In 2019, the US signed a trade agreement with China without first having consulted the EU. Recently, US Treasury Secretary Janet Yellen and Commerce Secretary Gina Raimondo have pushed for a broader tariff removal in relation to Chinese goods so as to help curb American inflation. The above proposal will greatly benefit the Chinese economy. We are not sure whether all member states of the EU will support the American proposal of a rollback. Inside the EU, the “justice camp”, which wants to punish Russia, may want the US to remain tough with China because of the fear that China will find some unhidden ways to support the Russian military operation in Ukraine. There is definitely a lack of trust between the “justice camp” and China.
Though the EU will eventually come to the painful realization that the cost of strategic reliance on the US is unsustainable in the long term, the EU’s pursuit of strategic autonomy may still be colored by unfriendly overtones against China. In order to improve relations between the EU and China, both parties should avoid being locked in the escalatory spiral of countermeasures and retaliation. While Beijing should use more flexible ways to handle the EU’s sensitivities in a tactful and sophisticated manner, the EU should respect the strategic red lines of China. Both parties should also widen the existing lanes of cooperation.
In May 2021, the European Parliament’s decision to freeze the ratification of the Comprehensive Agreement on Investment has raised the specter that the escalatory spiral of countermeasures taken by both parties would seriously jeopardize their relations. Before making such a devastating decision, the European Parliament had expressed anger at the imposition of sanctions by China on members of the European Parliament, European Council’s Political and Security Committee and European think tanks, which were described by China as a response to the restrictive measures imposed by the EU against four Chinese officials over alleged human rights abuses in the Xinjiang Uygur autonomous region.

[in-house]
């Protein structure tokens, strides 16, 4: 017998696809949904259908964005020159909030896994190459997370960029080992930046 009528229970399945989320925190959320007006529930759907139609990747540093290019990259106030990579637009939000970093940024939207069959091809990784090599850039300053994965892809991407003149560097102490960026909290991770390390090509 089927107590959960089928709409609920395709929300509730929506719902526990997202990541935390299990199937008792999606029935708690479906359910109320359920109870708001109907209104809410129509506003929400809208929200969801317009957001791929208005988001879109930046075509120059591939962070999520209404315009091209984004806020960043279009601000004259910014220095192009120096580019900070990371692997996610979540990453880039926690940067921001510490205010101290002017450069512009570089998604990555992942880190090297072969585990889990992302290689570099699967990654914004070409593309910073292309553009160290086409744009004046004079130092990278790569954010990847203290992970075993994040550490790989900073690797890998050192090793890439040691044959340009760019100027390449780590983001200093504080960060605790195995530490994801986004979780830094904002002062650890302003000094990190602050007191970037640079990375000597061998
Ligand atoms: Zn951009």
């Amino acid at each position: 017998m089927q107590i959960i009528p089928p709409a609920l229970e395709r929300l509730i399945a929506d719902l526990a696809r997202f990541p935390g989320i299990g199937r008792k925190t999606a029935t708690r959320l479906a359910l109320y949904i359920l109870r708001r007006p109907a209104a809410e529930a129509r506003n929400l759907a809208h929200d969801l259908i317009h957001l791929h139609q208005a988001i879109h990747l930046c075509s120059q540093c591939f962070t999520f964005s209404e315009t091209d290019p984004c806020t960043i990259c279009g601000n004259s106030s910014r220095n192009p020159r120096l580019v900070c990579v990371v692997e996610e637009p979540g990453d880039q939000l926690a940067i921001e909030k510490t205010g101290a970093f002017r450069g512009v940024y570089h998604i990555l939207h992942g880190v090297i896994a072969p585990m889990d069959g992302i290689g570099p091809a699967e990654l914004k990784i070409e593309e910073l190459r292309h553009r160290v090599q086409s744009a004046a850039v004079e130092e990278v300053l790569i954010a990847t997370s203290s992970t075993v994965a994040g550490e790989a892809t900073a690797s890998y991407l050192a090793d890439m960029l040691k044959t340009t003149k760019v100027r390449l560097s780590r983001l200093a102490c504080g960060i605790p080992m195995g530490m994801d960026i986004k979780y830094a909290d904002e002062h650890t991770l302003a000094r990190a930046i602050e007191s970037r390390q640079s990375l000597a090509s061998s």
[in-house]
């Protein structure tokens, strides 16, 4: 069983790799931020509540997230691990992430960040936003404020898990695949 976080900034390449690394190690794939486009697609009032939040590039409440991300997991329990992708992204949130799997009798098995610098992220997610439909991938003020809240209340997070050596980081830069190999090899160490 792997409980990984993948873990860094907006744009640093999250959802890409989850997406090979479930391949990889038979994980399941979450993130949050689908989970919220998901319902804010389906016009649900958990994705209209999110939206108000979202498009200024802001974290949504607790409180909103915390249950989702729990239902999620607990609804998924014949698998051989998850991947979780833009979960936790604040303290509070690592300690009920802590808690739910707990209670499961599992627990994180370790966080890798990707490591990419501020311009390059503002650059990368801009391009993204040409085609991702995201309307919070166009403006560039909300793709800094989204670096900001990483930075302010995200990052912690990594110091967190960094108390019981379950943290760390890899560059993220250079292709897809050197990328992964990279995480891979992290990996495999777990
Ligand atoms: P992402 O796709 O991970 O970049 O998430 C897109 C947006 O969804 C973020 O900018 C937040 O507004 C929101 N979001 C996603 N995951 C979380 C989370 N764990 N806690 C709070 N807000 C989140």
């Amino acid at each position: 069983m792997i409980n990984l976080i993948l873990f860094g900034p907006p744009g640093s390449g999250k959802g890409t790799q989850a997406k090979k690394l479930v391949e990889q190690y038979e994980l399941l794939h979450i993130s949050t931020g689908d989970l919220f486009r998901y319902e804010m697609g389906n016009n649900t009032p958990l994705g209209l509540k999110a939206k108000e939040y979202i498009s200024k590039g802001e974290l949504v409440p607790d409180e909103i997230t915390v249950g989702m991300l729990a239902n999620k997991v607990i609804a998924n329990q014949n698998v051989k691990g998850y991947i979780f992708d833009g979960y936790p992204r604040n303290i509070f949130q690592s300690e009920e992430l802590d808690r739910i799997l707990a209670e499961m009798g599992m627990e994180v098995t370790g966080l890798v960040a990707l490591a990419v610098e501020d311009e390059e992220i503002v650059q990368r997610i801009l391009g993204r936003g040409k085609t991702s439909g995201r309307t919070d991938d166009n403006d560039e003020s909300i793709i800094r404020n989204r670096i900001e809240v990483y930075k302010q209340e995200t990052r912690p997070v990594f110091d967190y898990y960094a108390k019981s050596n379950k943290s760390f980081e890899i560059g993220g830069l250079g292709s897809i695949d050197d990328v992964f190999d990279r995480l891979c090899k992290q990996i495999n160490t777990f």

EU politicians’ meddling in Xinjiang and Hong Kong affairs seems to be the immediate cause that triggered the escalatory spiral of retaliatory measures from October 2020 to May 2021. The EU has consistently underlined the importance of values such as democracy, human rights and the rule of law in its external relations. It’s worth noting that former German chancellor Angela Merkel succeeded in striking a balance between maintaining good Sino-German relations and the so-called human rights issue.
The EU should avoid adding fuel to the tense situation in the Taiwan Straits. The EU’s unfair criticism of the National Security Law for Hong Kong and the city’s general situation also cannot be tolerated. The EU should consider putting an end to the imposition of unreasonable anti-dumping measures on China. Arbitration is a better option to solve these trade disputes. China’s cores interests in the South China Sea should also be respected. The allegation that the EU has relied heavily on China in strategic areas of the economy may not be sustained in the harsh light of reality. Marie Krpata reminds us that China also relies on European imports for some critical components. It is hence more accurate to talk of interdependence rather than dependence (Marie Krpata, “EU: China, a Major Driver in the Push for Greater resilience and Autonomy”, in European Think-tank Network on China Report 2022, p 26).
Finally, both parties should not let their increasingly competitive relations hurt bilateral cooperation. The Horizon 2020 Program — which focuses on food, agriculture and biotechnology, sustainable urbanization, and information and communications technology — has brought huge benefits to both parties. Not to be neglected is the participation by both parties in the ongoing discussions about the Trade in Services Agreement.
Junius Ho Kwan-yiu is a Legislative Council member and a solicitor.
Kacee Ting Wong is a barrister, part-time researcher of Shenzhen University Hong Kong and the Macao Basic Law Research Center, and co-founder of the Together We Can and Hong Kong Coalition.
The views do not necessarily reflect those of China Daily.